Rules of the Tent

Sometimes it is traumatic for new Scouts to camp with boys who can be virtual strangers in the beginning. There are many unknowns. What will there be to eat and will it taste good? Are people going to be nice to me? What are we going to be doing and will it be any fun? Will I be OK without my parents? Who will be in my tent and will we get along? Plus a lot of other worries for 11-year-old boys.

Successfully dealing with these fears and unknowns is part of the Scouting experience and helping the process along is an important function for adult leaders. Unfortunately, many boys are not able to push themselves through their fears and they end up staying home playing video games while the rest of the Troop is having fun on outings.

Scouts have to face their fears and anxieties before a high-adventure outing.
Scouts have to face their fears & anxieties before a high-adventure outing.

Later, on their first high high-adventure trips, these same fears can resurface along with the doubts that any young man might feel when facing what might be the biggest and most difficult experience of his young life. Scouts sometimes throw up from anxiety on the morning of their first 50 miler or suddenly come down with a bad case of ‘I am too sick to go” symptoms. Moreover, many (usually adults) suffer from anxiety attacks on their first snow camping trip. The good news is that almost everyone deals with their problems and completes the journey successfully.

This Spring, a Scout new to the Venture Crew was dealing with his fears and desperately trying to convince himself that he was “manly” enough to complete a 50 mile hike at age 13. As the youngest backpacker, a major concern was his older tent mate and whether they would be compatible. To deal with his anxieties, the apprehensive Scout wrote up the following “Rules of the Tent” contract and brought it to a practice hike. It gave me a new insight into how adolescent hikers think and what they worry about.

Article 1: Stealing of Scout’s property will not be tolerated in any situation. You must have the previous consent of the owner to use the Scout’s property.

Article 2: Sexual behavior of any kind to any Scout will not be permitted at any time unless they are suffering from a medical issue.

Article 3: The taking of any Scout’s space will not be permitted. Space will be dealt out by equally dividing the tent by the number of Scout’s residing in it.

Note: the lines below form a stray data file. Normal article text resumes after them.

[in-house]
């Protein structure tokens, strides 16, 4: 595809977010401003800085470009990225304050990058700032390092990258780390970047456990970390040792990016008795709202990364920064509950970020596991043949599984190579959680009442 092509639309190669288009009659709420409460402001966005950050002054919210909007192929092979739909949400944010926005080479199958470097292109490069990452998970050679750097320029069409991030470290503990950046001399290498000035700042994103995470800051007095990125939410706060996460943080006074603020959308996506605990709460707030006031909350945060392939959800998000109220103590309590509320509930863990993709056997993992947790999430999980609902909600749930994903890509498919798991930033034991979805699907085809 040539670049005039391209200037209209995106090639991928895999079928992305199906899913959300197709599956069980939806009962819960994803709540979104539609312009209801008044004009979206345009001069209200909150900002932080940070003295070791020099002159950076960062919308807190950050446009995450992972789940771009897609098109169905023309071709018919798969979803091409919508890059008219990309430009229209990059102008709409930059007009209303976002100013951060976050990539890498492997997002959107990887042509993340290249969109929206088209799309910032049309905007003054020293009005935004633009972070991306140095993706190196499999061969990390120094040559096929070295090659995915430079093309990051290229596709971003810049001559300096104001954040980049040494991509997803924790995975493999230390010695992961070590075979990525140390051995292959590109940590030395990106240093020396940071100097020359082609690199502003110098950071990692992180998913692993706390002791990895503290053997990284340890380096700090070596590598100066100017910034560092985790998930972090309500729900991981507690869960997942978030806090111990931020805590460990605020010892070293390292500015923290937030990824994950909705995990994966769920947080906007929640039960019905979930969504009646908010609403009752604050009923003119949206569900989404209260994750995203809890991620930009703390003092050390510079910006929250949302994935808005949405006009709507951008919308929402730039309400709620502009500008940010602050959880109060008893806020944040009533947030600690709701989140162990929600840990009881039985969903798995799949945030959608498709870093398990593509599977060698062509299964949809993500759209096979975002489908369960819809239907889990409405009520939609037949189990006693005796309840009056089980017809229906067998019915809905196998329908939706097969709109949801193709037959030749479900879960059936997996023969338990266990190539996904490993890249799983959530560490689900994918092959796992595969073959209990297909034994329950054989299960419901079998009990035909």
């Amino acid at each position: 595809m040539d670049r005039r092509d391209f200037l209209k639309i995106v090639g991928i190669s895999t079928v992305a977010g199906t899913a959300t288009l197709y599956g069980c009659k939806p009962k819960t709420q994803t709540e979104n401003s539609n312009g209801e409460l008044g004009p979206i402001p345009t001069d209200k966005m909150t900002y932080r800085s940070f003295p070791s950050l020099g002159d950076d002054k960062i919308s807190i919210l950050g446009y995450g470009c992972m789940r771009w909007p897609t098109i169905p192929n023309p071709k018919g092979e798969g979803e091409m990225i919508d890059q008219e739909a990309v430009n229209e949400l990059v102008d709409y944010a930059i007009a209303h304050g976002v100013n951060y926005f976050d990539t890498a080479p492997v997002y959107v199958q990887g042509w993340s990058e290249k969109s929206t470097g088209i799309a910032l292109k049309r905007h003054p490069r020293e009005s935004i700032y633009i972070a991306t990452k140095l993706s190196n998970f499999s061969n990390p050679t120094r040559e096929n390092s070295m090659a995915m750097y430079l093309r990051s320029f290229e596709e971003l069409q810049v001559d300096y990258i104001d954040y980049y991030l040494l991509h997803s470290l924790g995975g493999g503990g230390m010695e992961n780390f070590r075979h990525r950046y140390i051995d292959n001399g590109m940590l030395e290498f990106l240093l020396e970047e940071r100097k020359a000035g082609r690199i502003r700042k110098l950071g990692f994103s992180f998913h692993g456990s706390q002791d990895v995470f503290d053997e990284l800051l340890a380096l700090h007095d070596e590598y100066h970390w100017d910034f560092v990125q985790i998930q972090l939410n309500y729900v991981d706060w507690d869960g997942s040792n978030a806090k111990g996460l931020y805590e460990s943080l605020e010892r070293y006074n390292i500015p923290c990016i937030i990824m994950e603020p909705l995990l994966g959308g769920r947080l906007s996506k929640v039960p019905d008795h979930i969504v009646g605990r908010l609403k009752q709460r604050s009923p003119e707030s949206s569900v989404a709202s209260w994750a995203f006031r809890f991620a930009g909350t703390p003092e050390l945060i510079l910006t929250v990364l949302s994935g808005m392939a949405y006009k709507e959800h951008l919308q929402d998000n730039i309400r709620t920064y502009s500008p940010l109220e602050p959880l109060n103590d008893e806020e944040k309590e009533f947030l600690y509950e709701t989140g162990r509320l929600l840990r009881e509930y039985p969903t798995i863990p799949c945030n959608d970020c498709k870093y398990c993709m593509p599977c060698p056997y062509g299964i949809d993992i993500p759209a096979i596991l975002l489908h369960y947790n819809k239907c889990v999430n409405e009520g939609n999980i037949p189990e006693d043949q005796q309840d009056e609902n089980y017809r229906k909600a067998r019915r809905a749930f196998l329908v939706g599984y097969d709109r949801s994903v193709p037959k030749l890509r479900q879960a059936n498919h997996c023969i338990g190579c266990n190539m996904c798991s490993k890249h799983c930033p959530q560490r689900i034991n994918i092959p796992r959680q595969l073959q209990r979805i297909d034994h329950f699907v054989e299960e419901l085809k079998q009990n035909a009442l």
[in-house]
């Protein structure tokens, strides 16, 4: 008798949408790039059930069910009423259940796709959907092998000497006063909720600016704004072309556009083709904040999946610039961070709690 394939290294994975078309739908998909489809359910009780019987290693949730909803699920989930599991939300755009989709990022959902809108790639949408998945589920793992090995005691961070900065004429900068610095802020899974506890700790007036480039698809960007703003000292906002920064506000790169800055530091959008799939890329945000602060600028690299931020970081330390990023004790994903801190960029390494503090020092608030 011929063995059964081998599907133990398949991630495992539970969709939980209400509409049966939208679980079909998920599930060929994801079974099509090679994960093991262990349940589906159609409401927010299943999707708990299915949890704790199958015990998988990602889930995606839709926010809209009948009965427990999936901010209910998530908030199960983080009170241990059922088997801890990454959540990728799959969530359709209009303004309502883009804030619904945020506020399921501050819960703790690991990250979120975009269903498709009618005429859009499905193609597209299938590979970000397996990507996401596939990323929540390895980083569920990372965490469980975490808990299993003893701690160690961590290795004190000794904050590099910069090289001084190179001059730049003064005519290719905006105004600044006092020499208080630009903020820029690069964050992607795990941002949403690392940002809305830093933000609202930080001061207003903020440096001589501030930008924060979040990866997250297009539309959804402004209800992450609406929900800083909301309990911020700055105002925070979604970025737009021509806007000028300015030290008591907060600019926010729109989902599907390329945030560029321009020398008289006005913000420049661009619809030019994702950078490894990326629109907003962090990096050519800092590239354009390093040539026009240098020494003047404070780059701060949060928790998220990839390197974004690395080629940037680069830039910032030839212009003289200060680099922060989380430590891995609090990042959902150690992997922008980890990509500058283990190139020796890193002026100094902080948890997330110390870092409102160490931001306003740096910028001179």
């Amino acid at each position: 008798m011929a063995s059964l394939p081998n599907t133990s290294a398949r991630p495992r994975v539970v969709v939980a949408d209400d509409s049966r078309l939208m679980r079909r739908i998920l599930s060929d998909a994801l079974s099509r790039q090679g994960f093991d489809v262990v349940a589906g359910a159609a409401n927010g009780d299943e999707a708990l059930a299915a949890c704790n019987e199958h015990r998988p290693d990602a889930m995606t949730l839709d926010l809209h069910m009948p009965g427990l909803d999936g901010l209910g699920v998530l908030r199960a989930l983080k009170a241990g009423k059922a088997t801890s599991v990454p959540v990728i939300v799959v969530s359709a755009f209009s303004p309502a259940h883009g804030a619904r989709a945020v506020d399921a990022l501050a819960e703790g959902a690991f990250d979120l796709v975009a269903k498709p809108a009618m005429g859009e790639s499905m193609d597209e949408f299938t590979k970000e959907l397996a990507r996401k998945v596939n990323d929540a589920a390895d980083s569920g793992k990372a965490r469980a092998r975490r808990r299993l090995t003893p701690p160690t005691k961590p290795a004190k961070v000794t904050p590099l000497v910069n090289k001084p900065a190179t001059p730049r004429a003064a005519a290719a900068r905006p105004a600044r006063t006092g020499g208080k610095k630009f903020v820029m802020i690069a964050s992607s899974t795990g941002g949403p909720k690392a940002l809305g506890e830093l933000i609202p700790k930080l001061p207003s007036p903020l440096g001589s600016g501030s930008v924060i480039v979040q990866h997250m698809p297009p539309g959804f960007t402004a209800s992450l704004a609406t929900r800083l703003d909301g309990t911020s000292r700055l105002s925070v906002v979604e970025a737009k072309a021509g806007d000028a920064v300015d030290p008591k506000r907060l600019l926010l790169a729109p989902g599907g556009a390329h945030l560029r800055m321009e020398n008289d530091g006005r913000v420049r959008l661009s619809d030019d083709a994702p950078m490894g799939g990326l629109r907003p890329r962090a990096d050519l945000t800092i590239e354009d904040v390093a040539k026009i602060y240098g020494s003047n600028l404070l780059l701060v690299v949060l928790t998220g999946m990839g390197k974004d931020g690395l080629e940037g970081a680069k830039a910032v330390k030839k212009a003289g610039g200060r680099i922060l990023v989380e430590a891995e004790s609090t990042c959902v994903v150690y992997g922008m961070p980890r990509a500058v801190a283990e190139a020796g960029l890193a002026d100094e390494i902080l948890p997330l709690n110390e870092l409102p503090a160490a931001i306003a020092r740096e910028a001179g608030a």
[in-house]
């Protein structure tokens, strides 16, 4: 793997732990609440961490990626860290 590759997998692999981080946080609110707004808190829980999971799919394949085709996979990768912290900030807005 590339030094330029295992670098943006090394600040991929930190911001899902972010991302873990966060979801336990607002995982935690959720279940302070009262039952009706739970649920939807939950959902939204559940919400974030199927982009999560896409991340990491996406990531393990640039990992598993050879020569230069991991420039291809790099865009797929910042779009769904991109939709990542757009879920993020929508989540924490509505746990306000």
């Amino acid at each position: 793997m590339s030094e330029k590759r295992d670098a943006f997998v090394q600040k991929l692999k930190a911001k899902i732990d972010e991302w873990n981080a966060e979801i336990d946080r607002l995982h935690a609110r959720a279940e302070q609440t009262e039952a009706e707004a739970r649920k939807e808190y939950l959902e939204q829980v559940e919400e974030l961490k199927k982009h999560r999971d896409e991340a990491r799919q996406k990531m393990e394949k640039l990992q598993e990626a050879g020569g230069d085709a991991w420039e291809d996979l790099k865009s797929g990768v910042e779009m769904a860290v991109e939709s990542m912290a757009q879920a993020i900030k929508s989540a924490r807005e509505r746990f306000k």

Article 4: All safety and security measures should and will be taken to ensure the safety of each Scout. This means no fire in tent, all pocket knives must be placed safely before sleeping, etc.

Article 5: No food or drink can be consumed in tent, in order to keep the tent in prime condition and not attract bears.

Article 6: No malicious games can be played in the tent that harms the tent’s stability and damages the tent in case there is bad weather.

Article 7: No excessive farting or other noises.

Article 8: All common sense laws apply. This law can be enforced or ignored at certain times; and can also be stretched to legalize logical laws.

If you abide by and agree to these laws of the tent, please sign here:

Scout #1 _________________________________
Scout #2 _________________________________

If you promise to enforce these laws, and punish those who disobey with the punishment fit for their crime, then sign here:

Scoutmaster: __________________________________

As the practice hikes were completed, the Scout developed more and more confidence. By the summer, he was much more comfortable with being in the wilderness and sharing a tent with a Scout that he did not know well in the beginning. As it turned out, this Scout completed a fantastic and memorable 50 mile hike near Yosemite and there were no problems with his tent mate or anyone else. Now he tells me he can’t wait until the 50 miler next year.

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1 thought on “Rules of the Tent”

  1. It’s good to have clearly understood rules. Would have been great if this had come out in the spring. I don’t think this is a perfect list of rules. It is important that the list be logical, clear and the intentions resonate with the young scout. And will create more winning outings.

    Article 6 should be amended to include that no action that can be perceived as malicious should be taken from outside against a tent. I once became aware of a group of scouts tossing debris against the outside of a scouts tent as a form of harassment. (They didn’t recognize their own actions as being a form of hazing. )

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